A new study suggests that in patients with systemic lupus erythematosus (SLE), mannose-binding lectin of the complement system may contribute to the development of clinical manifestations including seizures and thrombocytopenia.1
The study, published in Lupus, sought to examine the impact of mannose-binding lectin (MBL) on SLE. To conduct the investigation, researchers examined MBL serum levels and the molecule’s involvement in disease onset and clinical findings from 195 patients with SLE and 145 healthy controls from southern Brazil.
Patients with high MBL levels (>2000 ng/ml) showed a significant increase in thrombocytopaenia frequency (P =.007; odds ratio [OR],2.71; 95% CI, 1.32-5.55) and seizures (P =.034; OR, 2.61; 95% CI, 1.07-6.37).
“Thrombocytopaenia in SLE may be due to several factors including bone marrow failure, increased peripheral platelet destruction, and presence of autoantibodies against platelets and thrombopoietin, such as TPO [thrombopoietin] receptor c-MpL and CD40L,” the researchers wrote. They noted a positive correlation between accumulated organ damage and MBL concentration (P =.021; P =.232).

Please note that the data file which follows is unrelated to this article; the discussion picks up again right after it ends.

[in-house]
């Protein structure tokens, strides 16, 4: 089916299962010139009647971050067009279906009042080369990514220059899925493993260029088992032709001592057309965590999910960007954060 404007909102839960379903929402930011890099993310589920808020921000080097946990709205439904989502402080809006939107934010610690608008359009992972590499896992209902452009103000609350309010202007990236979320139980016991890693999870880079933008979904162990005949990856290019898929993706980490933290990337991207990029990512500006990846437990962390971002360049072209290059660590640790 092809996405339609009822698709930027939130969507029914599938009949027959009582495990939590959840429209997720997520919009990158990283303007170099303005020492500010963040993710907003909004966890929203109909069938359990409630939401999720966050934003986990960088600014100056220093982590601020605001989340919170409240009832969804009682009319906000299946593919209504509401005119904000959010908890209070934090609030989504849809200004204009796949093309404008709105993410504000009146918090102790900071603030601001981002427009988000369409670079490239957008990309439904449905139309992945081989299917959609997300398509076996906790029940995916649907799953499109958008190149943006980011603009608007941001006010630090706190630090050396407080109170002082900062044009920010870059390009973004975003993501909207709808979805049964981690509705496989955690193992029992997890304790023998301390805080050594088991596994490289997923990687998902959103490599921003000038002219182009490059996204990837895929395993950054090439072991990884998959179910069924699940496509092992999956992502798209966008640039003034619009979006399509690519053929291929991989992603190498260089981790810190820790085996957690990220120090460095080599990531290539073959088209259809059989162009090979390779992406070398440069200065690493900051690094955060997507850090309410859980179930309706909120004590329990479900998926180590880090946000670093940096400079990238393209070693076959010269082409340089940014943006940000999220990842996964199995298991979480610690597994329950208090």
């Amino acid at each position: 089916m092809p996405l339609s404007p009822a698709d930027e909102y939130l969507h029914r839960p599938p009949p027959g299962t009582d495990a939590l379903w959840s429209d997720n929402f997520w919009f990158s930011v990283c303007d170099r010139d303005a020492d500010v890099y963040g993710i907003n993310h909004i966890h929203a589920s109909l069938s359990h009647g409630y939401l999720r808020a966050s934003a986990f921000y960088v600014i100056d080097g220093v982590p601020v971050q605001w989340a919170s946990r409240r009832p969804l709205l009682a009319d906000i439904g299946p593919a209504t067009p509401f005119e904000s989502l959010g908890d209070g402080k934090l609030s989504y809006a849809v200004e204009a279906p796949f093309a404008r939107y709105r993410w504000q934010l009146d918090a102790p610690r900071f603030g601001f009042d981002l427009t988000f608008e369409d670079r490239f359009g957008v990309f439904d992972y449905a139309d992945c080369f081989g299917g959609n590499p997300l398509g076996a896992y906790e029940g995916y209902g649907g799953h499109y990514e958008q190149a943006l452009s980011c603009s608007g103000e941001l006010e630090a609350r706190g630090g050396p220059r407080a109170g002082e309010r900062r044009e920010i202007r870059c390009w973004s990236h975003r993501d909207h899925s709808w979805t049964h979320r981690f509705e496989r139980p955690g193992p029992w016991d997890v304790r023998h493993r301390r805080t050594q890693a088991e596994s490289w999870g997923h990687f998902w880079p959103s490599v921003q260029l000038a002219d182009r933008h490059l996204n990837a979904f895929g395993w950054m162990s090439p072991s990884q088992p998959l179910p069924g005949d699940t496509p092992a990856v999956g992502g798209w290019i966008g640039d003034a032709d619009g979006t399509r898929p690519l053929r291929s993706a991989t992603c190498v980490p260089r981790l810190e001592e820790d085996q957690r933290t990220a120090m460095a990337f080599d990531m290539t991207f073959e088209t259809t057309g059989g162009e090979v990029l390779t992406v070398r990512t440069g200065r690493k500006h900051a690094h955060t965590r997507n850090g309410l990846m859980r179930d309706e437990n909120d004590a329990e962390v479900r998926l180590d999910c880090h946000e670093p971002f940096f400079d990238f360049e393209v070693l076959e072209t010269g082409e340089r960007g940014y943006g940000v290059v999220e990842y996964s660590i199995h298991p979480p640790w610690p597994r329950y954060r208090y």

“Although polymorphism of MBL2 gene has been largely studied in the pathogenesis of SLE, one must consider the evaluation of MBL protein levels in relation to clinical profile may also provide useful information in the disease process,” the researchers added. “These findings corroborate the participation of the lectin pathway of complement in the pathophysiologic mechanisms underlying clinical manifestations of SLE,” they concluded.